“Bodeen could smell the fear coming out of the two dudes’ pores. He hated weakness. He no longer wanted them in his presence. There was only one thing that saved them from dying at that very moment: Bodeen didn’t want to get blood on the upholstery of his new ride.”

Cutty Mack PublishingThat was the cold-blooded phrase that first got my attention in Legendary Ali Shabazz extraordinary new novel, “MORAL DILEMMA,” which will be released by Cutty Mack Publishing on May 17, re-introducing readers to the main character Bodeen, the most feared Contract Killer in US History. Bodeen was addicted to that power trip. How many people could claim they are the most feared enforcers in US history? And how do you go about relinquishing that title?” 

“Explosive!” “Heart-Pounding”

Slip into the neurotic world of Bodeen, America’s most ruthless contract killer as he murders his way to the top, operating by his own unique twisted code.  One night that was already decided by fate, Bodeen uncharacteristically goes off the deep end, breaking his ethical code and commits the most heinous crime: one that he’s despised his entire life, and karma comes crashing back in ways he never expected.

“Legendary knocked this one out of the Park with the Bases Loaded”

A suspense thriller that is too intense oft-times but it is that fiery passion that makes this story so entertaining. It stimulates all senses—its raw, fresh, the hunger is there, the author understands original but great storytelling, there is love and pain that has purpose— MORAL DILEMMA has the classic elements of a friendship, love, betrayal and redemption story but to the next level.

moral dilemma by ali shabazzThis intense novel is ultimately about the power of what remains after disillusionment, and the transformation and wisdom that comes from characters experiences, sweet and bitter. I never use the B-Word but that Charlesetta is one Cold Bitch!–Carey Harris SNHPR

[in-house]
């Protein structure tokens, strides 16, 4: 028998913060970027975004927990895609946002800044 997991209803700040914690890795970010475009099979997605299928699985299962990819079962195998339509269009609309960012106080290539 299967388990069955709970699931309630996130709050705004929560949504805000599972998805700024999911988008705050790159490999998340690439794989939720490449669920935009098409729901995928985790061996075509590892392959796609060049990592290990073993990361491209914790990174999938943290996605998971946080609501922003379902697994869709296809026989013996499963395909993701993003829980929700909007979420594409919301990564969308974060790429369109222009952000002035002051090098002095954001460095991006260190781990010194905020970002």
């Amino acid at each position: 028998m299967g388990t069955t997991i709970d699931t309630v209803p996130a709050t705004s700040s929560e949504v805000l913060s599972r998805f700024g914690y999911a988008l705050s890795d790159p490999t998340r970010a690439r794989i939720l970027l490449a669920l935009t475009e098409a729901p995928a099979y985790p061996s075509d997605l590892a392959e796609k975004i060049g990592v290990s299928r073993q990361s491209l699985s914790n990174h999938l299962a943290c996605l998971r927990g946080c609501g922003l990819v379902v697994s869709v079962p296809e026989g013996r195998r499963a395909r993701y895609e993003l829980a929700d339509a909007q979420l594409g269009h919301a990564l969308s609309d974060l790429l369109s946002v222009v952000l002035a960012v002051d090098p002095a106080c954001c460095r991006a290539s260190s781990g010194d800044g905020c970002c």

“Compelling, Shocking! The Suspense is so intense. I knew this was going to be the one”

“Advance praise has ignited waves of pre-publication buzz.  Legendary arrives on the literary scene with an arsenal of styles, original voice that’s witty, watchful and wise beyond its years. His rich sensory descriptions are acutely attuned to the pleasures of the senses and to the desperate stratagems of self-invention among young adult readers and the wiser readers alike.”- J. Akutunde Kings Chambers Magazine

“Legendary just secured his Legacy as one of the best Storytellers of All Time!” -SOtW

“Moral Dilemma, is a very intense and original novel, one that seems destined to help define a generation.” —K. Strides Young Adult Readers Inc.

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By the way, is there any Gold & Silver leftover in that pretty mine were talking about that the Yukon Gov. wants to give us fro FREE after we clean it up…

If you haven’t read PART 1 : Please Read It First : Click Box Below

Will Alexco Resources Corp (AXU) Win a Gold Mine From the Yukon Government in 2017?


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As I mentioned on AXU’s Ihub message board on Dec 30 2016, Alexco’s Environmental Group A.k.a Their mine reclamation division is a Top 3 Finalist to win the cleanup reclamation work on Mt Nansen Gold Mine in the Yukon. Seemed to me initially to be maybe a few million $$ project for us added on to AXU’s bottom line if we won the contract.. No big deal right.. But curious about the project because crap like this interests me, I dug a little deeper.

Disclosure : The HollywoodOracle is an entertainment Website that comments on things that it finds interesting across many fields. In this case we are commenting on a Junior Sliver Minor stock (Alexco Resource Corp – AXU). We are not being paid to write this article but we do own shares in the company. And from time to time like to offer our research and opinions on these things when we find something useful that might benefit ourselves as well as others.


As I mentioned on AXU’s Ihub message board on Dec 30, 2016, Alexco’s Environmental Reclamation Division is a Top 3 Finalist to win the cleanup reclamation work on Mt Nansen Gold Mine in the Yukon. Seemed to me initially to be maybe a few million $$ project for us to be added on to AXU’s bottom line if we won the contract.. No big deal right.. But more curious about the project and because crap like this interests me, I dug a little deeper.